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Short term Industry
Tuesday, February 1, 2005
Rates continue to soften

First Link thinks falling commercial insurance rates will continue well into next year. This follows the previous three years of hardening rates in the commercial, personal and corporate books of business.
As First Link CEO, Keith Young notes, “In commercial lines, the soft market-cycle has already begun. Significant rate cuts are being reported by our field staff.”
A key First Link prediction for 2005 is that competition around rates will intensify strongly. However, competition faced by brokers from direct insurers may soon plateau, according to First Link’s strategic industry overview. Mr Young points out, “The direct channel is relevant for certain market segments, but we do not foresee significant losses. We estimate that direct insurers currently hold 10% to 15% of personal lines business, but we don’t anticipate much growth beyond 20%.
“Significantly, Auto & General, a leading direct player, has now refocused its strategy to pursue broker-driven growth.
“Our research indicates that the broker model is well able to compete.”
The research carried out shows that First Link’s combined personal and commercial lines business grew in 2004 at nearly two and a half times the rate achieved by the three leading short-term underwriters. In 30 months, it has bedded down no less than nine acquisitions. Three more are imminent.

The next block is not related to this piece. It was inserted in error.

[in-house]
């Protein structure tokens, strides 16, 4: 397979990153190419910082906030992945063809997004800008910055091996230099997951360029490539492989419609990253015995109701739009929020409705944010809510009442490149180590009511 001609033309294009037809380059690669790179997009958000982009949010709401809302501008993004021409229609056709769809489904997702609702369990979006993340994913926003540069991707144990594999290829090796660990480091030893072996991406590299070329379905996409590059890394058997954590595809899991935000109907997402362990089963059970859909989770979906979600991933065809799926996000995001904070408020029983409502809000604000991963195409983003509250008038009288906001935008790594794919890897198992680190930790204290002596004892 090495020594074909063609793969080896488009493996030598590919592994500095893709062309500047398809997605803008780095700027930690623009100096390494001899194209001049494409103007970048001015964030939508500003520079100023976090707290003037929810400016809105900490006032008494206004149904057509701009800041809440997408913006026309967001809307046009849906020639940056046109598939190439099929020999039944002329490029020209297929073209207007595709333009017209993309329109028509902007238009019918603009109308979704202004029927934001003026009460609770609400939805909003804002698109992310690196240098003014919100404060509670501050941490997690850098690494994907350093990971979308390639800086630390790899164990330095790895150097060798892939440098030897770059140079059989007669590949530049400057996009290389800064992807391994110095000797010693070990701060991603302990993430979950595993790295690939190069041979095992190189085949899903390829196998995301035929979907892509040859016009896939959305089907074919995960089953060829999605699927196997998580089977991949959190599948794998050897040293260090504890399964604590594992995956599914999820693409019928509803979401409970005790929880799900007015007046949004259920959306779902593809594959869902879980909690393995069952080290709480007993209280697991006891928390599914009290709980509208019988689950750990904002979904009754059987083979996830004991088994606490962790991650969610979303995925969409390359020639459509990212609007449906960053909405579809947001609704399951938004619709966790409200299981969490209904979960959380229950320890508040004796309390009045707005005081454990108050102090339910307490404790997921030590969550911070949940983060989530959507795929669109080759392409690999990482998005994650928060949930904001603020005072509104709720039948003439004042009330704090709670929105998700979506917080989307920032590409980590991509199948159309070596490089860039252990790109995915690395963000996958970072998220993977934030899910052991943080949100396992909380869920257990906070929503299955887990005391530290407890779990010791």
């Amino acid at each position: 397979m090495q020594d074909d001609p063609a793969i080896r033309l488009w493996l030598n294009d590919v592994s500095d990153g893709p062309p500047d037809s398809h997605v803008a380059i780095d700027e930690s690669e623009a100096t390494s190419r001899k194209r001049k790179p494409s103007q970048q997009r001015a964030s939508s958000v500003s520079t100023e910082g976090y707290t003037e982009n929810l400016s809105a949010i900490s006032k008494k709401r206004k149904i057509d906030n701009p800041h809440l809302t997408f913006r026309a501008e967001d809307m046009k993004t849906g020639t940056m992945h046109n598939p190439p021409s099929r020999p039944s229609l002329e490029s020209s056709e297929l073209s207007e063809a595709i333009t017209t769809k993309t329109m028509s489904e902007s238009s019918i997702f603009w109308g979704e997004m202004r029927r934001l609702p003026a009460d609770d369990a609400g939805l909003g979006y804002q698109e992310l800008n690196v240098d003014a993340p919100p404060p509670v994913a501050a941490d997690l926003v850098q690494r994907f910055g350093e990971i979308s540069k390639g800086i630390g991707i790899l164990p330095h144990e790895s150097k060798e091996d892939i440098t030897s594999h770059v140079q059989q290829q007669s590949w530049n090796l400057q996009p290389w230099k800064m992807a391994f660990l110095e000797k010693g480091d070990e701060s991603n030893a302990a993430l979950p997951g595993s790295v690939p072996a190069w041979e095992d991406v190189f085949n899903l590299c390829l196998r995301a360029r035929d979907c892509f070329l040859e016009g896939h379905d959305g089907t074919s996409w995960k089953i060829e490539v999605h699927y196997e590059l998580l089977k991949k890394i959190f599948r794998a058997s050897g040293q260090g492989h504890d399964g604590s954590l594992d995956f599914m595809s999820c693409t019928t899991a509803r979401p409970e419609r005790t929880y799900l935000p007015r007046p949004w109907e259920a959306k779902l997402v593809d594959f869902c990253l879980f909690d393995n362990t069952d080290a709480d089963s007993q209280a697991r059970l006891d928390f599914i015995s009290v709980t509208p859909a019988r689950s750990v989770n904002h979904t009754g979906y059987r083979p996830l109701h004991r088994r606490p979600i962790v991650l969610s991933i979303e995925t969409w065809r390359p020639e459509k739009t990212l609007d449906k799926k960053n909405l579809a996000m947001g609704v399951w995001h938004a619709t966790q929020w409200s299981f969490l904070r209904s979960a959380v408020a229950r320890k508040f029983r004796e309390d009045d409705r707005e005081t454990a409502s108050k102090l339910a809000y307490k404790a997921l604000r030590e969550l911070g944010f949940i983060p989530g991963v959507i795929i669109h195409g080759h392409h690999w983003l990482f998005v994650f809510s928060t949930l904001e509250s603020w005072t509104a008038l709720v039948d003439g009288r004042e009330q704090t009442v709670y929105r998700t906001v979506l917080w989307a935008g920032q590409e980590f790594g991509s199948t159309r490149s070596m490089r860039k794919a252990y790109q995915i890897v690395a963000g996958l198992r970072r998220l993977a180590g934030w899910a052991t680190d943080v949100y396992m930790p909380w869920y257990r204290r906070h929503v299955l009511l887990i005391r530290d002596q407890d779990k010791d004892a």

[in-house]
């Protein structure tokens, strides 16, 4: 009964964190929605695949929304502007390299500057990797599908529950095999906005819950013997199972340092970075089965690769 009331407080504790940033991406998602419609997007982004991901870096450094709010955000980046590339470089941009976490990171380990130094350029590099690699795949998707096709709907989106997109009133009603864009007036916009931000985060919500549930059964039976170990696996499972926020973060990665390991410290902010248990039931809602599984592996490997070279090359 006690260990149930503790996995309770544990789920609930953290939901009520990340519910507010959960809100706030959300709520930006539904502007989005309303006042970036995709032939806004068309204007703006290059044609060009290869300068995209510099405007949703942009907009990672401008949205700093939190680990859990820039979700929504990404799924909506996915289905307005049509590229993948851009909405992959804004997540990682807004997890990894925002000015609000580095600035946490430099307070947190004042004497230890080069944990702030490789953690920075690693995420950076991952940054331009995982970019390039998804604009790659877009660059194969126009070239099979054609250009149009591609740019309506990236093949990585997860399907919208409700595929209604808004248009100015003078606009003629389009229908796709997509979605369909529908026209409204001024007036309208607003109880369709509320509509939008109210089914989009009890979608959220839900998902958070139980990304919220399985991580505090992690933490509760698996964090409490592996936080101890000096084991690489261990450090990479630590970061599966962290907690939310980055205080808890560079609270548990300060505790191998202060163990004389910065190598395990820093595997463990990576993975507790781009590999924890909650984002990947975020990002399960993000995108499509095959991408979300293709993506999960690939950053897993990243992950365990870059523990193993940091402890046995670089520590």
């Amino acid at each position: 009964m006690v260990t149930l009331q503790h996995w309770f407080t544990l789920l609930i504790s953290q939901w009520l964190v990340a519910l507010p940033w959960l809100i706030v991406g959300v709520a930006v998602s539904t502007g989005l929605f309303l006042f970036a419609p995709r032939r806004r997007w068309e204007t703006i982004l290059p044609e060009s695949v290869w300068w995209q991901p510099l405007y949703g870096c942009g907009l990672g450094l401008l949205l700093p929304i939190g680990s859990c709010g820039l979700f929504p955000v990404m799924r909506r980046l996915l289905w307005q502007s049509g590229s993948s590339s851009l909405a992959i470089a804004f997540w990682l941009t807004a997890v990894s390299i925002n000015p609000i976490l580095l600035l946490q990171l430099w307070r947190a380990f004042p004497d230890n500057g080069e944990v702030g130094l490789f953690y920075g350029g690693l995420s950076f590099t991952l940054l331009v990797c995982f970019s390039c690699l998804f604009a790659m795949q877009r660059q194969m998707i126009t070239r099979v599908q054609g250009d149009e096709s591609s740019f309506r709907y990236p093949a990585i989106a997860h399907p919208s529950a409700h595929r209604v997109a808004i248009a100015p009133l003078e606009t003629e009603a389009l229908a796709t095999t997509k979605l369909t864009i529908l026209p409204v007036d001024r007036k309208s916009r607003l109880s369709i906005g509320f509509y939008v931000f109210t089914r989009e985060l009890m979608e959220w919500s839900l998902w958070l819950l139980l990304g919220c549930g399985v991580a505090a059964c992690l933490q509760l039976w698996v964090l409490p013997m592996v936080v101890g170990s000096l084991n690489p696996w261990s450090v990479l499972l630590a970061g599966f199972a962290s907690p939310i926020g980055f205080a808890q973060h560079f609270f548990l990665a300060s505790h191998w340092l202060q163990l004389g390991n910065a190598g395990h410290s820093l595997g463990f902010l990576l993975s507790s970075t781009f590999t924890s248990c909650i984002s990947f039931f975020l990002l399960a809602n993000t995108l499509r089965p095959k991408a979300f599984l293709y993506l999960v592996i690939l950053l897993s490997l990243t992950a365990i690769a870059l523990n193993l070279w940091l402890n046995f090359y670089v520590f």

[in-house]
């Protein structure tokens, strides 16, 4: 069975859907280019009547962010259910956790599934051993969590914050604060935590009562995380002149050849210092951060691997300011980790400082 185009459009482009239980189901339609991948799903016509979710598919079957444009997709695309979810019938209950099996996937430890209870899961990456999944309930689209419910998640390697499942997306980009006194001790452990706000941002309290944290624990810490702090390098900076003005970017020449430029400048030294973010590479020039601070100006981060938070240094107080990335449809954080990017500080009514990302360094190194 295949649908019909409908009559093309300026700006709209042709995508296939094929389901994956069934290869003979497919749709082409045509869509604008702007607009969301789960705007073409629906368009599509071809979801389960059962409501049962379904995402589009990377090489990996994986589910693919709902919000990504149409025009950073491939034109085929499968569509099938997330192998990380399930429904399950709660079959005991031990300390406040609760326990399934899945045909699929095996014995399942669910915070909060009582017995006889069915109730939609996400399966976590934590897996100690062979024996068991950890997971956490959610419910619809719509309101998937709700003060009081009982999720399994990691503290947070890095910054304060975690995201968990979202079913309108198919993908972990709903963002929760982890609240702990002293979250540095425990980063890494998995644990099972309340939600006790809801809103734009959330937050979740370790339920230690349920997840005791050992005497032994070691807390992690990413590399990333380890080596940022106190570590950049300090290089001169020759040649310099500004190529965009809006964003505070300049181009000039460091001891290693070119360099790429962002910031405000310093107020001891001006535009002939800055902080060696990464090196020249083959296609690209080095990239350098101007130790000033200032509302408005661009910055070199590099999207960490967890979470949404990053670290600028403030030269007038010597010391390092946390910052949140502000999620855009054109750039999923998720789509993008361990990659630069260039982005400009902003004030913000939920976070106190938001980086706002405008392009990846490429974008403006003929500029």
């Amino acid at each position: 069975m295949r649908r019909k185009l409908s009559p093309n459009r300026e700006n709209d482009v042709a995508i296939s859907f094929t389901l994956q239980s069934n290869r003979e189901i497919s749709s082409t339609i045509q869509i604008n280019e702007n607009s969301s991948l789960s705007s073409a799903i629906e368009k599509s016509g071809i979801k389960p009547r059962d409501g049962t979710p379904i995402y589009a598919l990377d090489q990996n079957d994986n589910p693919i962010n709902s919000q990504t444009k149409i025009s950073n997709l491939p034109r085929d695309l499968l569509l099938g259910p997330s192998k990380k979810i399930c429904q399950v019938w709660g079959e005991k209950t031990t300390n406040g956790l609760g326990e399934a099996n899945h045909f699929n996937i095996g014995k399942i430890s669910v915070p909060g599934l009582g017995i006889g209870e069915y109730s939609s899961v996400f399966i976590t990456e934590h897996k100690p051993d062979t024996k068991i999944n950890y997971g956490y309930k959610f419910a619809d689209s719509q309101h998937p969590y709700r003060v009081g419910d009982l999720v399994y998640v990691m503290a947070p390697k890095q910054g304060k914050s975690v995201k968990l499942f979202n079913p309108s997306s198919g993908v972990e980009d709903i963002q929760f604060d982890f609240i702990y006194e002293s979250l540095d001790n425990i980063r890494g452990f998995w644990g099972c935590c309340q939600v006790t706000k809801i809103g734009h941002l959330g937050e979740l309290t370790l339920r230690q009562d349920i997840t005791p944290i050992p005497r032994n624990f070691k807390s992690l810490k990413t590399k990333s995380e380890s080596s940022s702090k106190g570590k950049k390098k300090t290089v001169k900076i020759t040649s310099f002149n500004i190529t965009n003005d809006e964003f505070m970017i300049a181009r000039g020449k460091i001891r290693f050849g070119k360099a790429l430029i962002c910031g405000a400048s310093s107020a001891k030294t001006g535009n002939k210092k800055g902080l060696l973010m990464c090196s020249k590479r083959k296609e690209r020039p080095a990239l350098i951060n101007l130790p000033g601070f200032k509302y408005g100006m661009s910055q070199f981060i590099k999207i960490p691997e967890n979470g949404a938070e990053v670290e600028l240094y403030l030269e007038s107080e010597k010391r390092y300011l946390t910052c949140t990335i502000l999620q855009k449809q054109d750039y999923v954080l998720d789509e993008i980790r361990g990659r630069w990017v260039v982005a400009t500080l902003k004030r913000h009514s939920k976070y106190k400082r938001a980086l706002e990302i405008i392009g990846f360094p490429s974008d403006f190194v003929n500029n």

Mr Young’s strategic overview for 2005 also highlights continuing insurance industry consolidation as a strong trend. “This will take various forms – acquisitions, mergers, partnerships and alliances.
“In 2005, FAIS (the Financial Advisory and Intermediary Services Act) enters its first full year. The new legislation is itself an important driver of consolidation.”
FAIS requires meticulous record-keeping, stringent compliance procedures and on-going staff training. The net-effect will be to drive up costs for the entire industry. First Link believes some players will respond by combining resources or seeking well capitalised partners; some may exit the industry.
However, he does not foresee a FAIS-triggered staff shake-out in 2005. It will be 2006/07 before the impact of training requirements and resultant accreditation hits home. Industry members have two years to achieve the credits necessary for personal lines compliance and three years for commercial lines compliance.
He adds, “First Link programmes will ensure 100% staff compliance well ahead of schedule. Some brokers have embraced FAIS as a means of improving service standards and have moved quickly to put programmes in place.”

Copyright © Insurance Times and Investments® Vol:18.1 1st February, 2005
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